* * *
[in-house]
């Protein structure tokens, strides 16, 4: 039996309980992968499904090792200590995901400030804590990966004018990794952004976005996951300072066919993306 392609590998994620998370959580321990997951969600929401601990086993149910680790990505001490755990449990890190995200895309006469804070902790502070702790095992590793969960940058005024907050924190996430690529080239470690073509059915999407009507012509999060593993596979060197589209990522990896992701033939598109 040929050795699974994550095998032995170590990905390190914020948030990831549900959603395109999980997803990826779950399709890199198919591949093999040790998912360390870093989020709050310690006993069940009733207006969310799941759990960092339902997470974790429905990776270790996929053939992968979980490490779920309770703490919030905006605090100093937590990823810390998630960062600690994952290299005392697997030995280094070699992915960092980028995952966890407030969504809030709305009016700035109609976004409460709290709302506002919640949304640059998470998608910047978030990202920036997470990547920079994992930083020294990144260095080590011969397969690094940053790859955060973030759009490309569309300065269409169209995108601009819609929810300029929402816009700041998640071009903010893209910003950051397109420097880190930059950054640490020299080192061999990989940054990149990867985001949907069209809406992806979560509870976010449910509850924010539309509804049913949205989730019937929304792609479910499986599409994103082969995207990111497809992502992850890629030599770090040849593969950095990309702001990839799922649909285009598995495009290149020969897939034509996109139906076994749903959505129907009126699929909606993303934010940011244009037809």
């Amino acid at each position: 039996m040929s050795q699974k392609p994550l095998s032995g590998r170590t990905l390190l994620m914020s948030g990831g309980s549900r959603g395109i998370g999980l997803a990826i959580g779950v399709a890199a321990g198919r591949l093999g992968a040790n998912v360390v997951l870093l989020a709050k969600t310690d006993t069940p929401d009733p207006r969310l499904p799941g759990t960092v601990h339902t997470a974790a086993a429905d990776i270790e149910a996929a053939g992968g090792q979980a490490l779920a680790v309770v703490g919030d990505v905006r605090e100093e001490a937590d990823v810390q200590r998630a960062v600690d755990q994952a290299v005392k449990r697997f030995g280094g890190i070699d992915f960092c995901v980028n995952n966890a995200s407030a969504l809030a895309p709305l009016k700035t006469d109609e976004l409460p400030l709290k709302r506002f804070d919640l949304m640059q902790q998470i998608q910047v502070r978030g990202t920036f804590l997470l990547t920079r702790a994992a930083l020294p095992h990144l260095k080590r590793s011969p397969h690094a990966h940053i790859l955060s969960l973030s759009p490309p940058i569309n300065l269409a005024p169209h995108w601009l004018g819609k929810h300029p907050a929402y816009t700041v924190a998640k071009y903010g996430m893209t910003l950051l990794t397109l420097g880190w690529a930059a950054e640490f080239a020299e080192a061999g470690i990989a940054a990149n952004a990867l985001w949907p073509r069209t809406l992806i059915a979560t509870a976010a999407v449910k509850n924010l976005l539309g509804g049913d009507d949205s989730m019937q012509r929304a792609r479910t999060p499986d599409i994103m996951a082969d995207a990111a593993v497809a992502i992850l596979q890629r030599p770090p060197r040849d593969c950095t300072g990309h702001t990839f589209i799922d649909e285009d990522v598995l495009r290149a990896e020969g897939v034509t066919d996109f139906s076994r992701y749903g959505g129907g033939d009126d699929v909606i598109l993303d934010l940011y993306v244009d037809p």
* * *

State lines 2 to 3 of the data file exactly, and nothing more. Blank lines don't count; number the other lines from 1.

């Protein structure tokens, strides 16, 4: 039996309980992968499904090792200590995901400030804590990966004018990794952004976005996951300072066919993306 392609590998994620998370959580321990997951969600929401601990086993149910680790990505001490755990449990890190995200895309006469804070902790502070702790095992590793969960940058005024907050924190996430690529080239470690073509059915999407009507012509999060593993596979060197589209990522990896992701033939598109 040929050795699974994550095998032995170590990905390190914020948030990831549900959603395109999980997803990826779950399709890199198919591949093999040790998912360390870093989020709050310690006993069940009733207006969310799941759990960092339902997470974790429905990776270790996929053939992968979980490490779920309770703490919030905006605090100093937590990823810390998630960062600690994952290299005392697997030995280094070699992915960092980028995952966890407030969504809030709305009016700035109609976004409460709290709302506002919640949304640059998470998608910047978030990202920036997470990547920079994992930083020294990144260095080590011969397969690094940053790859955060973030759009490309569309300065269409169209995108601009819609929810300029929402816009700041998640071009903010893209910003950051397109420097880190930059950054640490020299080192061999990989940054990149990867985001949907069209809406992806979560509870976010449910509850924010539309509804049913949205989730019937929304792609479910499986599409994103082969995207990111497809992502992850890629030599770090040849593969950095990309702001990839799922649909285009598995495009290149020969897939034509996109139906076994749903959505129907009126699929909606993303934010940011244009037809």
């Amino acid at each position: 039996m040929s050795q699974k392609p994550l095998s032995g590998r170590t990905l390190l994620m914020s948030g990831g309980s549900r959603g395109i998370g999980l997803a990826i959580g779950v399709a890199a321990g198919r591949l093999g992968a040790n998912v360390v997951l870093l989020a709050k969600t310690d006993t069940p929401d009733p207006r969310l499904p799941g759990t960092v601990h339902t997470a974790a086993a429905d990776i270790e149910a996929a053939g992968g090792q979980a490490l779920a680790v309770v703490g919030d990505v905006r605090e100093e001490a937590d990823v810390q200590r998630a960062v600690d755990q994952a290299v005392k449990r697997f030995g280094g890190i070699d992915f960092c995901v980028n995952n966890a995200s407030a969504l809030a895309p709305l009016k700035t006469d109609e976004l409460p400030l709290k709302r506002f804070d919640l949304m640059q902790q998470i998608q910047v502070r978030g990202t920036f804590l997470l990547t920079r702790a994992a930083l020294p095992h990144l260095k080590r590793s011969p397969h690094a990966h940053i790859l955060s969960l973030s759009p490309p940058i569309n300065l269409a005024p169209h995108w601009l004018g819609k929810h300029p907050a929402y816009t700041v924190a998640k071009y903010g996430m893209t910003l950051l990794t397109l420097g880190w690529a930059a950054e640490f080239a020299e080192a061999g470690i990989a940054a990149n952004a990867l985001w949907p073509r069209t809406l992806i059915a979560t509870a976010a999407v449910k509850n924010l976005l539309g509804g049913d009507d949205s989730m019937q012509r929304a792609r479910t999060p499986d599409i994103m996951a082969d995207a990111a593993v497809a992502i992850l596979q890629r030599p770090p060197r040849d593969c950095t300072g990309h702001t990839f589209i799922d649909e285009d990522v598995l495009r290149a990896e020969g897939v034509t066919d996109f139906s076994r992701y749903g959505g129907g033939d009126d699929v909606i598109l993303d934010l940011y993306v244009d037809p």